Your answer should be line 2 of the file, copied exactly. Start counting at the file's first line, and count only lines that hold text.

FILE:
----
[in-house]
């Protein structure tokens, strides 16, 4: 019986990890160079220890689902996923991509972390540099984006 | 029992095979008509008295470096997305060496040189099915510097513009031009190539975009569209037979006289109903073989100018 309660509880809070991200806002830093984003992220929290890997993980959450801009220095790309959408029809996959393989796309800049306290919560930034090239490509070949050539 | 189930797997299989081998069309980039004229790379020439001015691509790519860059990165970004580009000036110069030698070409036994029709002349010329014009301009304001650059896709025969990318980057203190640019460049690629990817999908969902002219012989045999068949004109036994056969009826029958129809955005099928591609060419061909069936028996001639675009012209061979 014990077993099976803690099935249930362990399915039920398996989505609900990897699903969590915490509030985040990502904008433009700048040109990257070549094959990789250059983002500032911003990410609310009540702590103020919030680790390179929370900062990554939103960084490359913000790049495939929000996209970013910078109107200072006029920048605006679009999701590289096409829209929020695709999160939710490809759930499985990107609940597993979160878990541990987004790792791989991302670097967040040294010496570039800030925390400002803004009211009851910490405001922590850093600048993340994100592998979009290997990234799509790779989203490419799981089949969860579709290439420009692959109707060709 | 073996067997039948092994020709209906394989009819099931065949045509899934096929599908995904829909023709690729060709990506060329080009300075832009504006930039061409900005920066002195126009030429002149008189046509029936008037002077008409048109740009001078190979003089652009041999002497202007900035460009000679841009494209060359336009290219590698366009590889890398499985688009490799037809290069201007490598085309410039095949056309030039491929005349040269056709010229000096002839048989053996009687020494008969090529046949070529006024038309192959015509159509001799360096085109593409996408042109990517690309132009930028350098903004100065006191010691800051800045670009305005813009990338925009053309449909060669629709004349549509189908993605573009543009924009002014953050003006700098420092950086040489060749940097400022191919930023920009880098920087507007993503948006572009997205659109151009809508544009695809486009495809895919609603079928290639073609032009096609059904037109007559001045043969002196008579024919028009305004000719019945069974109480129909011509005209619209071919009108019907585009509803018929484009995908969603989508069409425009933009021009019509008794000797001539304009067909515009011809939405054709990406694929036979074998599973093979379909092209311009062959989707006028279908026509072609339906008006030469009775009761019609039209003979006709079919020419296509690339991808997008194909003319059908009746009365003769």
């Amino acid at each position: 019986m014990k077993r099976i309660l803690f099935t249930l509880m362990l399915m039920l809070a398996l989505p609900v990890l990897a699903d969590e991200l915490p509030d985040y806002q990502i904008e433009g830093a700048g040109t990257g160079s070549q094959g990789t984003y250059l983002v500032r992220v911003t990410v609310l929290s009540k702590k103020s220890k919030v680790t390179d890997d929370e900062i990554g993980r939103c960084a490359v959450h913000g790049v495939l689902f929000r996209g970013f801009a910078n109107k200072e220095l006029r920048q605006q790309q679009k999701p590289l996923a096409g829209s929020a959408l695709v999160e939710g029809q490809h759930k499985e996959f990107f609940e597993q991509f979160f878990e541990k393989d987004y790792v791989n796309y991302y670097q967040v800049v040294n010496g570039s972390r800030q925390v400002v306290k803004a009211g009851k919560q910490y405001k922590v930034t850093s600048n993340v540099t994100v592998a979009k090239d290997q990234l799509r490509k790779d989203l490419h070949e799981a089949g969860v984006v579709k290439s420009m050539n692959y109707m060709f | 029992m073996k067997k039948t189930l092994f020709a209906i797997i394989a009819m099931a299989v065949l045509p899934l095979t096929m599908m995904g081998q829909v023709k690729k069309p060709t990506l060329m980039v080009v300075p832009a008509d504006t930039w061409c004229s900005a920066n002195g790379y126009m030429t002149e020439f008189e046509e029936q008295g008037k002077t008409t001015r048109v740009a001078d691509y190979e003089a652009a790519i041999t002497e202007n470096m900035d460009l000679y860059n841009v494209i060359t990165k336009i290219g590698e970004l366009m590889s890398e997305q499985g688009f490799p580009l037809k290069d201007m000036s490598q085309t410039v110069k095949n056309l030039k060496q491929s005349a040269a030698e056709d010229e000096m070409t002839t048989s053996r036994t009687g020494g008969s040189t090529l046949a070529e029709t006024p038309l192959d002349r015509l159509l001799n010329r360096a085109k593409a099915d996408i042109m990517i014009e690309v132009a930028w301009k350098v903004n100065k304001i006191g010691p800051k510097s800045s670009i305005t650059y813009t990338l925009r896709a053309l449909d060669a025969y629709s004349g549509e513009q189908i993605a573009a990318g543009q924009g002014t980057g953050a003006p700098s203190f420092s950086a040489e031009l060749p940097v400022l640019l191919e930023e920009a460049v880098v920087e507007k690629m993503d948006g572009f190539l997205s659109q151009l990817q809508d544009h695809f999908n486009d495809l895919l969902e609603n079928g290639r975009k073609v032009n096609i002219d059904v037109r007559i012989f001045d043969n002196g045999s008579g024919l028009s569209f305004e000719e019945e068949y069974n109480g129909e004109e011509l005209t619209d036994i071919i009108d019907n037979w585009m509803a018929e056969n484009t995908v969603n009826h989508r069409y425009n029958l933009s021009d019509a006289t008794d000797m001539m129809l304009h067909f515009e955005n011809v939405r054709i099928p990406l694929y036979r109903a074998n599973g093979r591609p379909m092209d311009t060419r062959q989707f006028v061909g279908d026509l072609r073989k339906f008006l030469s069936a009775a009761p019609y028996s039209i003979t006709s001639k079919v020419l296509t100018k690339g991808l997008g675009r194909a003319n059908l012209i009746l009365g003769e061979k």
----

């Protein structure tokens, strides 16, 4: 019986990890160079220890689902996923991509972390540099984006 | 029992095979008509008295470096997305060496040189099915510097513009031009190539975009569209037979006289109903073989100018 309660509880809070991200806002830093984003992220929290890997993980959450801009220095790309959408029809996959393989796309800049306290919560930034090239490509070949050539 | 189930797997299989081998069309980039004229790379020439001015691509790519860059990165970004580009000036110069030698070409036994029709002349010329014009301009304001650059896709025969990318980057203190640019460049690629990817999908969902002219012989045999068949004109036994056969009826029958129809955005099928591609060419061909069936028996001639675009012209061979 014990077993099976803690099935249930362990399915039920398996989505609900990897699903969590915490509030985040990502904008433009700048040109990257070549094959990789250059983002500032911003990410609310009540702590103020919030680790390179929370900062990554939103960084490359913000790049495939929000996209970013910078109107200072006029920048605006679009999701590289096409829209929020695709999160939710490809759930499985990107609940597993979160878990541990987004790792791989991302670097967040040294010496570039800030925390400002803004009211009851910490405001922590850093600048993340994100592998979009290997990234799509790779989203490419799981089949969860579709290439420009692959109707060709 | 073996067997039948092994020709209906394989009819099931065949045509899934096929599908995904829909023709690729060709990506060329080009300075832009504006930039061409900005920066002195126009030429002149008189046509029936008037002077008409048109740009001078190979003089652009041999002497202007900035460009000679841009494209060359336009290219590698366009590889890398499985688009490799037809290069201007490598085309410039095949056309030039491929005349040269056709010229000096002839048989053996009687020494008969090529046949070529006024038309192959015509159509001799360096085109593409996408042109990517690309132009930028350098903004100065006191010691800051800045670009305005813009990338925009053309449909060669629709004349549509189908993605573009543009924009002014953050003006700098420092950086040489060749940097400022191919930023920009880098920087507007993503948006572009997205659109151009809508544009695809486009495809895919609603079928290639073609032009096609059904037109007559001045043969002196008579024919028009305004000719019945069974109480129909011509005209619209071919009108019907585009509803018929484009995908969603989508069409425009933009021009019509008794000797001539304009067909515009011809939405054709990406694929036979074998599973093979379909092209311009062959989707006028279908026509072609339906008006030469009775009761019609039209003979006709079919020419296509690339991808997008194909003319059908009746009365003769």